As a tax preparer, I can tell you it is critical to always consider the tax implications of any financial move. Below you will find a list of the most common taxtime killers I encounter, and an explanation of the tax consequences with each action.........
Loan Modifications / Short Sales / Foreclosures
Any time a change is made that involves not paying back the full amount of your mortgage, tax consequences could result. Loan modifications that reduce the loan balance, short sales and foreclosures, all involve a “short payment” of the loan amount owed.
“You might find you have a new problem...having to pay taxes on the forgiven or cancelled debt!”
This shortage amount will likely need to be claimed as income on your tax returns. Therefore, while you are working to bail yourself out of the above problems, you might find you have a new problem...having to pay taxes on the forgiven or cancelled debt!
Early Withdrawal of Retirement Funds
Many people bail themselves out of tough financial times by taking an early withdrawal from their 401k, IRA, or Pension. This move is devastating as you pay federal and state taxes, plus a 10% penalty on the withdrawn amount. Because this “income” is also taxed at your highest marginal rate, it is not uncommon for the tax to exceed 50% of the withdrawn amount (33% federal, 10% state, 10% penalty)!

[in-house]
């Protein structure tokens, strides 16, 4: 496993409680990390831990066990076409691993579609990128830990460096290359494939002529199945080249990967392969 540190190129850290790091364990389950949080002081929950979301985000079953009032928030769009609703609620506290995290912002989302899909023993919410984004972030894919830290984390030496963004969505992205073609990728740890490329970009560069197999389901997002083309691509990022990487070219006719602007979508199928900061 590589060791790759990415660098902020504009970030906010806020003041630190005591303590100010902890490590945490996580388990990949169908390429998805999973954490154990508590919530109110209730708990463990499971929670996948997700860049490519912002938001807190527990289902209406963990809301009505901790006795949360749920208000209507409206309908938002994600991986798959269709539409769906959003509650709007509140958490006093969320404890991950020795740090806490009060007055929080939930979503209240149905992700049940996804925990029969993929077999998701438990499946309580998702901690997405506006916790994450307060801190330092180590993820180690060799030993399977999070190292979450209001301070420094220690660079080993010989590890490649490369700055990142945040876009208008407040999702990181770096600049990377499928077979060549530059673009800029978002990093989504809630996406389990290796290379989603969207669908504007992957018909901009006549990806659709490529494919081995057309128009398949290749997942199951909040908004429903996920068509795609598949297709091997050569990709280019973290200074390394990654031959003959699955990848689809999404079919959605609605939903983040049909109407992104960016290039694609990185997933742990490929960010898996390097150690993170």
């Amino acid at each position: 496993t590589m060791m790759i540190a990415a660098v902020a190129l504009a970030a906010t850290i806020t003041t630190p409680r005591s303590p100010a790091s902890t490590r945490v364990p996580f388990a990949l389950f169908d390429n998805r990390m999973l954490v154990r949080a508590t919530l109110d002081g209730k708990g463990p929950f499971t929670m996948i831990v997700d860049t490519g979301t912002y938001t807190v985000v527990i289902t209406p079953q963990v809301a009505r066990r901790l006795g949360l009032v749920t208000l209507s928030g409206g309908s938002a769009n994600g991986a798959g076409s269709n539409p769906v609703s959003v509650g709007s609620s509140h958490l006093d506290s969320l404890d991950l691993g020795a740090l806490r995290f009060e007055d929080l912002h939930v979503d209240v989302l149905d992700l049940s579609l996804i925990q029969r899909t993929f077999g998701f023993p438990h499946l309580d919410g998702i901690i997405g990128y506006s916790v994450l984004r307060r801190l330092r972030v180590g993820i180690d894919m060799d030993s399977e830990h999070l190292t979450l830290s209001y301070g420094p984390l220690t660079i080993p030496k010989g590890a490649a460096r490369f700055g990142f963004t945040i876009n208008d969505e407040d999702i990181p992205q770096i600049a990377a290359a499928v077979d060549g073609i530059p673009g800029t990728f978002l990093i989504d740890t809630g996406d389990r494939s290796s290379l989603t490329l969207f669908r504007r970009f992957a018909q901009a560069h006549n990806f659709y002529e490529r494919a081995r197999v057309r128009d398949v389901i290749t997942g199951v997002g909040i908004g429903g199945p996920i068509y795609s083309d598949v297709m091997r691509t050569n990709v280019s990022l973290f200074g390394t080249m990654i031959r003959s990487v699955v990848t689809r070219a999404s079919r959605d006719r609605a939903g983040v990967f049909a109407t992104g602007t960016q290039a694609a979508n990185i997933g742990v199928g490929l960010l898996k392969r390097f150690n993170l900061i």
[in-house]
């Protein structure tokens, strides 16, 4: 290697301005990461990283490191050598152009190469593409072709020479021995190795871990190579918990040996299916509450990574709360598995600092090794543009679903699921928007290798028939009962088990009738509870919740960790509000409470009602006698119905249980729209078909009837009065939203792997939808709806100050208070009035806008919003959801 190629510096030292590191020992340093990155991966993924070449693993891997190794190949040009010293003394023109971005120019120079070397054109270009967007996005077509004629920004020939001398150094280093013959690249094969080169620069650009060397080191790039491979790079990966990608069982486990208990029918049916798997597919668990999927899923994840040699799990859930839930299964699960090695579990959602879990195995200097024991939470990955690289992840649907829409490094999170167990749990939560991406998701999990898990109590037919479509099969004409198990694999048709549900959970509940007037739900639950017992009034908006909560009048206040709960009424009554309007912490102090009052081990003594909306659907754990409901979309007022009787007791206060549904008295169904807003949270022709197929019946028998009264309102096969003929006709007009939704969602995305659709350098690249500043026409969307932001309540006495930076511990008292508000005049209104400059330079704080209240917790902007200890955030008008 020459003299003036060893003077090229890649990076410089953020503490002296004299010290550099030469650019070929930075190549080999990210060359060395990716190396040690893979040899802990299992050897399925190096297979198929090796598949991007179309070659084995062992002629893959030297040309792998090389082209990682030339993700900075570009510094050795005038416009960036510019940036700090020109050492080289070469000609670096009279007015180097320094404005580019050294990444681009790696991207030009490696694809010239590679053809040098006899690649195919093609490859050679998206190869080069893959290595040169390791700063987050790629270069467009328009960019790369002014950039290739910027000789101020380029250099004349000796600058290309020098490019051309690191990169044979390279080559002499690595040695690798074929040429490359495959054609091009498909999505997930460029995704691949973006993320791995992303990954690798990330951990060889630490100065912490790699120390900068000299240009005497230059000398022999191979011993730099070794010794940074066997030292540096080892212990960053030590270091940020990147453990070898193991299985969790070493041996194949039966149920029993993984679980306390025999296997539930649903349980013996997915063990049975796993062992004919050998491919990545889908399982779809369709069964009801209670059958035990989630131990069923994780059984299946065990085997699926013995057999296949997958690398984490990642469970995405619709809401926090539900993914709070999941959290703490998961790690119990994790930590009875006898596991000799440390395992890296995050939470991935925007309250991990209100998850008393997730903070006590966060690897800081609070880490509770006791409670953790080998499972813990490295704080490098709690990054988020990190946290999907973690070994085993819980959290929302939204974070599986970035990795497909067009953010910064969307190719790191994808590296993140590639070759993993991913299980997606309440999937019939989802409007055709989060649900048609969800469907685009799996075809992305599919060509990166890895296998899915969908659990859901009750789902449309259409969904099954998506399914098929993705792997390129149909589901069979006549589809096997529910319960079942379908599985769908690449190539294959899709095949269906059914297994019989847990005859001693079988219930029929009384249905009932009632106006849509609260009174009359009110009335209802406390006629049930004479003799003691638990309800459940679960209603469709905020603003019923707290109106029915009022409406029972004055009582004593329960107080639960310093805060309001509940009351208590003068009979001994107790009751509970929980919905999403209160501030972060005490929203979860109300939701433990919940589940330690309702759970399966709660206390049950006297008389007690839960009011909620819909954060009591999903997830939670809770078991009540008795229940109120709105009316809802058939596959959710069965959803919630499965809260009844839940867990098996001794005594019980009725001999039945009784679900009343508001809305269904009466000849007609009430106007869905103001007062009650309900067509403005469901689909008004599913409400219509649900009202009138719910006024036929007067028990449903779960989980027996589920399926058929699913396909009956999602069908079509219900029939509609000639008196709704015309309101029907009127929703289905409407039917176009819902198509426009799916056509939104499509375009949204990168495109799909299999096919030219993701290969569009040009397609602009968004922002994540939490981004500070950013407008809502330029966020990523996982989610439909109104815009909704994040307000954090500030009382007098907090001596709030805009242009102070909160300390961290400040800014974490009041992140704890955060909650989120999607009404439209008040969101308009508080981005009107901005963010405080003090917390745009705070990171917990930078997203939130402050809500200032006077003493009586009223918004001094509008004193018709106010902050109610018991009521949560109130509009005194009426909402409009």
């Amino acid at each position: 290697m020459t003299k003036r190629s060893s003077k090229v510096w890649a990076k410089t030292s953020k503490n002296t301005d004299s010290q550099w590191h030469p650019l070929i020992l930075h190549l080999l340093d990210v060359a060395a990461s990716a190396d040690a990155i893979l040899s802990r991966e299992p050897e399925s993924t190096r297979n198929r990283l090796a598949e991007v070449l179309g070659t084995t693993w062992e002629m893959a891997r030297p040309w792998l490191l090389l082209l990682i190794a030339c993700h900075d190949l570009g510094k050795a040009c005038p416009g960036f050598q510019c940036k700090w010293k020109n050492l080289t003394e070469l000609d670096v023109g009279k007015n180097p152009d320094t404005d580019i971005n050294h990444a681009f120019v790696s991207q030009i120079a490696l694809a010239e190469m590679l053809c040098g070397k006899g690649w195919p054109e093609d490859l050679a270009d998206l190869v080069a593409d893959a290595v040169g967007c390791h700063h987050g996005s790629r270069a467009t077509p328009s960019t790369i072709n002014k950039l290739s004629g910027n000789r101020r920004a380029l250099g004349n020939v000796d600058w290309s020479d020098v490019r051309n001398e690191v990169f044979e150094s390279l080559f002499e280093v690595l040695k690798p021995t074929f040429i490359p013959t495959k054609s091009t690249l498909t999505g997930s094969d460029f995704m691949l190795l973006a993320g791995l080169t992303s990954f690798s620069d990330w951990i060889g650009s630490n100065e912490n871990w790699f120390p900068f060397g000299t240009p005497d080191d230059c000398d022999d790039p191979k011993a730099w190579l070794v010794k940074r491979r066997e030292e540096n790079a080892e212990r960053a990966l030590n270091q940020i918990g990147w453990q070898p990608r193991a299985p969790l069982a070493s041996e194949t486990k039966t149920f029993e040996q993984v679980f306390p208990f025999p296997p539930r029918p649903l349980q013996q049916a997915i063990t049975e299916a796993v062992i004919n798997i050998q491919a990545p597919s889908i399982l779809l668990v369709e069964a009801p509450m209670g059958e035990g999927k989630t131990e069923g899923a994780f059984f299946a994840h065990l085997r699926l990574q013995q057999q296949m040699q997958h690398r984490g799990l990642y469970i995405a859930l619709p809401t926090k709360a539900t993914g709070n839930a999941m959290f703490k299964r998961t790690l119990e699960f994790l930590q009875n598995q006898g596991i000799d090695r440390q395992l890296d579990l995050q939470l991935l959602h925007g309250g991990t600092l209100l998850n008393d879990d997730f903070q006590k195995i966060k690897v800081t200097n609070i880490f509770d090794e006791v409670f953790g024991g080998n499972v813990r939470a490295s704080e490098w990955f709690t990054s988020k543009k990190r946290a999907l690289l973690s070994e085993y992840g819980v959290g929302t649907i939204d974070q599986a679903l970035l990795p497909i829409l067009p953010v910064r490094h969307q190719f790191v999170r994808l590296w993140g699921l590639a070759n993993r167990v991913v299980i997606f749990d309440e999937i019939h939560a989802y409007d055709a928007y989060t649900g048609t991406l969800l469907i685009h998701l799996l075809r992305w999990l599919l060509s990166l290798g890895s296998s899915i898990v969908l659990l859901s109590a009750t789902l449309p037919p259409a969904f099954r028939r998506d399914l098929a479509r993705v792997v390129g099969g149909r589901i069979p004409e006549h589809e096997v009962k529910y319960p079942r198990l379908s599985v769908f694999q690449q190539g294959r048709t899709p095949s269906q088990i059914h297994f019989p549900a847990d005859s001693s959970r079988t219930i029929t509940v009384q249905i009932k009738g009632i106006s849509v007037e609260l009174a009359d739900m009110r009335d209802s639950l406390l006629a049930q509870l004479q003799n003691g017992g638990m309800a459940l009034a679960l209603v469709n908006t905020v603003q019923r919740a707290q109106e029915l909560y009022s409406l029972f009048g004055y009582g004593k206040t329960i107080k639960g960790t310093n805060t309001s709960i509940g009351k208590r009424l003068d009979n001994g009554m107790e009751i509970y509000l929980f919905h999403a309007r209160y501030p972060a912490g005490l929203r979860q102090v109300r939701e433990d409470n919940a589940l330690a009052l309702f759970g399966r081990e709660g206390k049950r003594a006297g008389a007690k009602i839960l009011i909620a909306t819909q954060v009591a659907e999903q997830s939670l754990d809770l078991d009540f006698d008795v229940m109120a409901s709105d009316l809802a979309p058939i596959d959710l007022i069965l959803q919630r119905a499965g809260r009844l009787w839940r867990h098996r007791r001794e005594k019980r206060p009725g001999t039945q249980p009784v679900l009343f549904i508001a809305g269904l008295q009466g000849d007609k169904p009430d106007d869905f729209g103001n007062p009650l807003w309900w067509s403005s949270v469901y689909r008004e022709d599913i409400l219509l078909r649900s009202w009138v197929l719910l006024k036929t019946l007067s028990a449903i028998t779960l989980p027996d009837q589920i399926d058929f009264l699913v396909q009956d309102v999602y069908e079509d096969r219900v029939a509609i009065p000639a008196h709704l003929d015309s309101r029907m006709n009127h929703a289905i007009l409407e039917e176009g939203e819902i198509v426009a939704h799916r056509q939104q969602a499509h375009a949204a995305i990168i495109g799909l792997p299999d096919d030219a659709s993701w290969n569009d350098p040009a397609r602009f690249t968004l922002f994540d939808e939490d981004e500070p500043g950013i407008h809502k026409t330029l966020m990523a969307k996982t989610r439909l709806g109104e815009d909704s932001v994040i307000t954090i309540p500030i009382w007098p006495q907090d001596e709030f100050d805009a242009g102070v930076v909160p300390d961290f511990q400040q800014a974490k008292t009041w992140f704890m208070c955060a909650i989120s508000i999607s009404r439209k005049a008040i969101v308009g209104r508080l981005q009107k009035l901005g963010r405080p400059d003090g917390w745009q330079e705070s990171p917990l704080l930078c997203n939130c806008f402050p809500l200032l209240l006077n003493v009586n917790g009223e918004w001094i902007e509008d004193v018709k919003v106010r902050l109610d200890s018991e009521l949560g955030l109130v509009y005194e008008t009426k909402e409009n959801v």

Taking on Independent Contract Work
This decision is often made with good intentions of earning more money “on the side”. However, it can be painful come tax time if you don’t know Uncle Sam’s plan for this income. You must properly account for federal and state taxes, along with the 15.3% self‐employment tax. There are several other concerns you should review before taking on “side jobs”.
Any financial move should involve your tax advisor. I give tax advice to my clients throughout the year so they can avoid the huge pitfalls mentioned above. Call or email me with your questions...I’m happy to help!!!